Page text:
Olivia’s Legacy Meats opens its doors


By Troy Brooks - [email protected]



Owner Jennifer Anderson tends to customers exploring the store.


Troy Brooks | The Tribune

Olivia’s Legacy Meats doesn’t just sell pasture-raised meats, the store also sells produce and vegetables from peppers to onions.


Troy Brooks | The Tribune

An antique stove from Granville Boyd is featured in the store.


Troy Brooks | The Tribune

Everything in the store is for sale, including homemade soaps, bird feeders, dish cloths, aprons, pot holders and antiques.


Troy Brooks | The Tribune

Olivia the Legacy Pig takes a cooling bath on a hot summer day.


Troy Brooks | The Tribune

Daughters Peyton and Croslee Anderson help their parents around the farm.


Photo provided by Olivia’s Legacy Meats

ROARING RIVER — “We say Oink, you say delicious” is the motto of Olivia’s Legacy Meats, a new farm store which recently opened at 459 N. Plum Road Ridge Road in Roaring River.

The farmers market may not be open year-round, but locals now have a place to buy fresh quality meats and farm goods. The store opened up on July 1 and already has created a buzz in the community.

“It’s our first time at the store,” said Sandie Mathis, who was visiting with her granddaughter, Jade Pardue. “We come to look at the animals all the time. I love that it’s all fresh meat and ice cream for the grandbaby and we live just 10 minutes down the road. We’ve known Ricky Anderson for a really long time.”

Jennifer Anderson and her husband Ricky started converting the store in late April this year. They were awarded the Economic Development Corporation grant for a new business from Wilkes County which enabled them to purchase their new refrigerator and freezer.

“We started raising pigs and sheep about three years ago,” said store owner Jennifer Anderson. “We had the idea of opening up the store after we did all the farmers markets last year. The farmers markets close in October, and we still had people calling asking to buy meat and they wanted to know what hours we were opened. We decided to convert this old barn into a store.”

The store includes pasture-raised meats including beef, lamb, pork, chicken, duck and rabbit, along with meats from other farmers in the area. All of the animals are USDA inspected to sell to the public. In addition, the store also sells biscuit mix, corn grits, home-made jams and jelly, and local honey. Kids also get free popsicles during each visit.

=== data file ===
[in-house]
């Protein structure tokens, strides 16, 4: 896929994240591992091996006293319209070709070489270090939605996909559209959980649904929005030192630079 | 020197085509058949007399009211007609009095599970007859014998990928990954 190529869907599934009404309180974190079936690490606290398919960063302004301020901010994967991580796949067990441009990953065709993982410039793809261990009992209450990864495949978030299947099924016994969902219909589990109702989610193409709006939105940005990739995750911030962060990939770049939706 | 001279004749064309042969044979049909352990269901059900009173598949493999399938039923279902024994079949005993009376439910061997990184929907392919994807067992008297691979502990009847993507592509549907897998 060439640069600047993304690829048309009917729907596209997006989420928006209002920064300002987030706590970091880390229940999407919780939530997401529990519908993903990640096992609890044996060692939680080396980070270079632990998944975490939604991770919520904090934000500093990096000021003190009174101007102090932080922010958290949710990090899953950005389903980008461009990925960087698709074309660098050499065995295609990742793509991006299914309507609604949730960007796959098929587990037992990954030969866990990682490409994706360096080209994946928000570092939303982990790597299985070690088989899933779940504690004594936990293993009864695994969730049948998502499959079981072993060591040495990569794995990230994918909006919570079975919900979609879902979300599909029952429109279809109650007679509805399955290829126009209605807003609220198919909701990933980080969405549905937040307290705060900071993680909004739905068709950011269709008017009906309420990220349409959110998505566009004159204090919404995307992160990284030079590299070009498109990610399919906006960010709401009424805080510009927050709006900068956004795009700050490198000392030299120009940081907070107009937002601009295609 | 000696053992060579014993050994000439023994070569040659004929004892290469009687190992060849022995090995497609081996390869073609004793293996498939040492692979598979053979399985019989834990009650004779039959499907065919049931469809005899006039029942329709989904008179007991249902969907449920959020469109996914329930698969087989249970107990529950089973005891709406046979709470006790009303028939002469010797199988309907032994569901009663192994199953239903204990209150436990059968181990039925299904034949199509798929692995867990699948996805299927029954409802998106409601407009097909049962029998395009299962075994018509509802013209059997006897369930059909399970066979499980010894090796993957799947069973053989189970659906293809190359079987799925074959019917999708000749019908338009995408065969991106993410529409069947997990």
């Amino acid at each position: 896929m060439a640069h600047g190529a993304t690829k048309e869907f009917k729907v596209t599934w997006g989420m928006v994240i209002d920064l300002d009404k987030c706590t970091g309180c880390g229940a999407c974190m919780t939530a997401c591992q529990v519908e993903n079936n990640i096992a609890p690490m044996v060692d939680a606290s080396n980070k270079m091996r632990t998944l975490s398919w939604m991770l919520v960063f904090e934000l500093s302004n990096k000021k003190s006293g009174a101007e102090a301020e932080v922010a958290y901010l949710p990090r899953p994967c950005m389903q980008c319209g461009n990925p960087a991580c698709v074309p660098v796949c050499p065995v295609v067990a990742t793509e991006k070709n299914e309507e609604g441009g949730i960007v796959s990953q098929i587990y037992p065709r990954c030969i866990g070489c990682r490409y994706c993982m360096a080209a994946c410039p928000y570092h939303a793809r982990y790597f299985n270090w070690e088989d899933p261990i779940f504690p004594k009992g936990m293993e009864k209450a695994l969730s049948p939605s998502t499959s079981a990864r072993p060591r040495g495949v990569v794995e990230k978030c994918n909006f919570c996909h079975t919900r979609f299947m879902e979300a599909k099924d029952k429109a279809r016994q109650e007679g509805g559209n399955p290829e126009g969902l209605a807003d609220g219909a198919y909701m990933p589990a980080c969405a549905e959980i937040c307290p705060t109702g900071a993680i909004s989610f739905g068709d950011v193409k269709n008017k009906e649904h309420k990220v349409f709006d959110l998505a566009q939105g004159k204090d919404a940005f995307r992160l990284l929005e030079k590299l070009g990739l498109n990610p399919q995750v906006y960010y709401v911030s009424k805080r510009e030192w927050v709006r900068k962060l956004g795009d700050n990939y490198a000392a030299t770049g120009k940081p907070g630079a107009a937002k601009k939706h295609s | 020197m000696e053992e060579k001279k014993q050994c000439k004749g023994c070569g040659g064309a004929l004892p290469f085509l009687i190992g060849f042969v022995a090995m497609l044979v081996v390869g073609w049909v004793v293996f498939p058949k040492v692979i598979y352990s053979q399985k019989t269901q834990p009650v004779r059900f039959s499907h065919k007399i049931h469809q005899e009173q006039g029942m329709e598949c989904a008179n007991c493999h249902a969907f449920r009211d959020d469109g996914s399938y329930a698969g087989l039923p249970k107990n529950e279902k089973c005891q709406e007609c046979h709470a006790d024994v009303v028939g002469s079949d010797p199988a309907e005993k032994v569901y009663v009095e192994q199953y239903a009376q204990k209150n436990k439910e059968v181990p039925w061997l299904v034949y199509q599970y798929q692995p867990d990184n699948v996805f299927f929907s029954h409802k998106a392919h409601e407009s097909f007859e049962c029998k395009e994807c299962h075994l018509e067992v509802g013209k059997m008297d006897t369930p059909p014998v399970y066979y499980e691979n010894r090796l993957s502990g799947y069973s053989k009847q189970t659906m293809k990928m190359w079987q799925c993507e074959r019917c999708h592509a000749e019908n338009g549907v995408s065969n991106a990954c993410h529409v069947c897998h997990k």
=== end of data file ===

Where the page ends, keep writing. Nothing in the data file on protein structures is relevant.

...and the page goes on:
The store also has homemade bird feeders, hand-made soaps, hand-sewn aprons, pot holders, dish clothes, spoons and antiques. Everything in the store is for sell.

The store brings the goods and foods from several local farms from the farmers market under one roof where people can shop year-round. Some farms come from as far away as Statesville and Virginia. Farms featured at Olivia’s Legacy Meats include Apple Brandy Beef, Little River, Farm, Cranberry Acres, The Cake Lady, Boyd Antiques, Outback Acres, The Hovering Hen and Borrowed Land Farm.

“Everybody in the family pitches in including the Andersons’ two daughters, Peyton and Croslee.

“I help my mother pick up the meat and help at the farmers market,” said 8-year-old Peyton. “I also feed and take care of the animals. I also like to give the pig a bath.”

“I like the business end, but my favorite part is tending to and taking care of the animals,” said Jennifer Anderson. “We take care of the animals and they take care of us. We give our animals good lives and only one bad day.”

The Andersons’ farm is very pork-based with 180 pigs on the farm. They also own 35 cattle and 75 sheep.

Olivia is the prized sow of the farm and is always found out front for display.